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CNN’s president calls Facebook’s political ad policy ludicrous

  • ASSOCIATED PRESS
                                CNN Worldwide president Jeff Zucker in New York last year. Zucker says Facebook’s policy not to monitor political ads for truth-telling is ludicrous and advised the social media giant to sit out the 2020 election until it can figure out something better.

    ASSOCIATED PRESS

    CNN Worldwide president Jeff Zucker in New York last year. Zucker says Facebook’s policy not to monitor political ads for truth-telling is ludicrous and advised the social media giant to sit out the 2020 election until it can figure out something better.

NEW YORK >> CNN chief Jeff Zucker says Facebook’s policy not to monitor political ads for truth-telling is ludicrous and advised the social media giant to sit out the 2020 election until it can figure out something better.

Zucker, in an appearance today at a conference sponsored by his own network, also derided rival Fox News as “conspiracy TV” and expressed interest in hiring its former news anchor, Shepard Smith, who left earlier this month.

CNN recently rejected two ads that President Donald Trump’s campaign sought to air, saying they repeated allegations against former Vice President Joe Biden that had been proven false.

Facebook ran the ad, however. The company has said that politicians have the right to unfettered speech on its platform and that it’s up to citizens to investigate claims.

Zucker called the policy “absolutely ludicrous” and that Facebook should be called out on it. Many Democrats have also criticized the social media giant, which was a potent force in the last presidential election and a target of Russians who tried to influence the outcome through fake accounts.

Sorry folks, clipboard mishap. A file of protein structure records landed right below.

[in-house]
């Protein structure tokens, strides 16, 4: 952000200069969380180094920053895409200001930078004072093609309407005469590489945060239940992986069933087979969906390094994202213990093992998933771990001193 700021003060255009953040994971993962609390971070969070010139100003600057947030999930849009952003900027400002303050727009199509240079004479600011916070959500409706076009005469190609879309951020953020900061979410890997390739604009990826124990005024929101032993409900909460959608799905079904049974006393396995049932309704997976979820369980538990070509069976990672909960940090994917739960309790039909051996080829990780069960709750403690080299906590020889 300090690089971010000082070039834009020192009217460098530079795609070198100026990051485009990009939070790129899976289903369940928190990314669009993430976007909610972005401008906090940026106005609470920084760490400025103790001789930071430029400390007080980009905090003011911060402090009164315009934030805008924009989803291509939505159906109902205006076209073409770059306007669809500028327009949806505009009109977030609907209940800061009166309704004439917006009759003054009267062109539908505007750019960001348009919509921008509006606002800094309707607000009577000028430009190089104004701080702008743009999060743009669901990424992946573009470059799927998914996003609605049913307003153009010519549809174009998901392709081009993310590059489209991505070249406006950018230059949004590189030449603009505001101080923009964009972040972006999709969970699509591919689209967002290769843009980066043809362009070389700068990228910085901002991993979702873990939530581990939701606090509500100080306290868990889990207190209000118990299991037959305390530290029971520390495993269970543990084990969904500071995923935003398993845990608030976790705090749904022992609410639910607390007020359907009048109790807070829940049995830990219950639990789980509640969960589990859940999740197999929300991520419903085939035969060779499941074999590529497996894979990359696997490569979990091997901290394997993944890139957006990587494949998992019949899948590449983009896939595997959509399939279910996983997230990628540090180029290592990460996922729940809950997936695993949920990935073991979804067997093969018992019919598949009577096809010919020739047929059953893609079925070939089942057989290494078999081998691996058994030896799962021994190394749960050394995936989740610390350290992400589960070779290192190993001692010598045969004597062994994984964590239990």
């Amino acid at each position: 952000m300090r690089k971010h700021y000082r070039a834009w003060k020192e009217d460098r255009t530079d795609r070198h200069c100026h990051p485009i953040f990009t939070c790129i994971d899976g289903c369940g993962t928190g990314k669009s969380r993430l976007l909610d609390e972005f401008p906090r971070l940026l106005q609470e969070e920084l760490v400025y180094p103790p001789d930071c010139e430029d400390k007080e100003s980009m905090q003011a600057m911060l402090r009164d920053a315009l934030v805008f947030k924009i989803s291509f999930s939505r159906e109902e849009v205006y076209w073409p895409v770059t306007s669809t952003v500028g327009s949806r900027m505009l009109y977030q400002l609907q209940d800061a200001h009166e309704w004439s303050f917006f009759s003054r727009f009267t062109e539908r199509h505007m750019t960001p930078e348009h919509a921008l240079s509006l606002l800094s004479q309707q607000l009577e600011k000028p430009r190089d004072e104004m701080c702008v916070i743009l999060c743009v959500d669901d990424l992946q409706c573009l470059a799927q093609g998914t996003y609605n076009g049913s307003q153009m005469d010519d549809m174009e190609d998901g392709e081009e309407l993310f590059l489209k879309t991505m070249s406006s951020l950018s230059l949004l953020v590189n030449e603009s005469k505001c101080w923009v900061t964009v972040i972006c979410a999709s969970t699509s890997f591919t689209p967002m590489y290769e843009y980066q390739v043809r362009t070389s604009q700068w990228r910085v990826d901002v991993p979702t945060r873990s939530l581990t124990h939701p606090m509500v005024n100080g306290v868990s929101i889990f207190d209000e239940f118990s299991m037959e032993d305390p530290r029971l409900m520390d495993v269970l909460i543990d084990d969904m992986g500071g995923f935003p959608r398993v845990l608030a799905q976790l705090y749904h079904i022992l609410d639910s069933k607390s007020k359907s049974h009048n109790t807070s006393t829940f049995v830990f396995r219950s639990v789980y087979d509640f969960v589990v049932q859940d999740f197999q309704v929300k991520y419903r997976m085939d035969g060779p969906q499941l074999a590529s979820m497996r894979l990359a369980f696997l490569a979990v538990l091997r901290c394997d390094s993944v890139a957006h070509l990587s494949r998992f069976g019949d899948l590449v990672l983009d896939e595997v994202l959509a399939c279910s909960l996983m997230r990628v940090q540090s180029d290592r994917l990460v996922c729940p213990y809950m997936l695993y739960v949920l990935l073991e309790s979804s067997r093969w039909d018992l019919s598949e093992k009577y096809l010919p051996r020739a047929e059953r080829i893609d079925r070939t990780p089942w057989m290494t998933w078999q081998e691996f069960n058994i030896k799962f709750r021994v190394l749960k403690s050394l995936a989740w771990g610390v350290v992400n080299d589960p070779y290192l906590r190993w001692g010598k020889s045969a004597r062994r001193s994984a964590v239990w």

“Given what happened in 2016, maybe they should just sit it out and not take any political ads until they figure it out,” he said.

There was no immediate response from Facebook.

Zucker noted how his own company has beefed up its fact-checking operation since Trump’s election and is trying to quickly correct false claims made on its air. Earlier this week, when the president derided a prohibition on taking money from foreign governments as phony, the newspaper showed the constitutional wording on a split screen while he talked.

Zucker had some of his harshest public comments ever about Fox, saying “I don’t think it’s a journalistic operation.” He scolded CNN’s media reporter, Brian Stelter, who was interviewing him at the conference, for saying that Fox had a news side and an opinion side.

The CNN chief said Fox does a disservice to the country by peddling conspiracy theories, but “that’s the path that the Murdochs have chosen to go down.”

Fox, owned by Rupert Murdoch, had no immediate comment on Zucker’s characterizations.

He said he wasn’t surprised that Smith quit as a news anchor at Fox two weeks ago and that he’d be interested in having him at CNN when Smith’s no-compete provision expires.

“He’s somebody I think is incredibly talented,” Zucker said.

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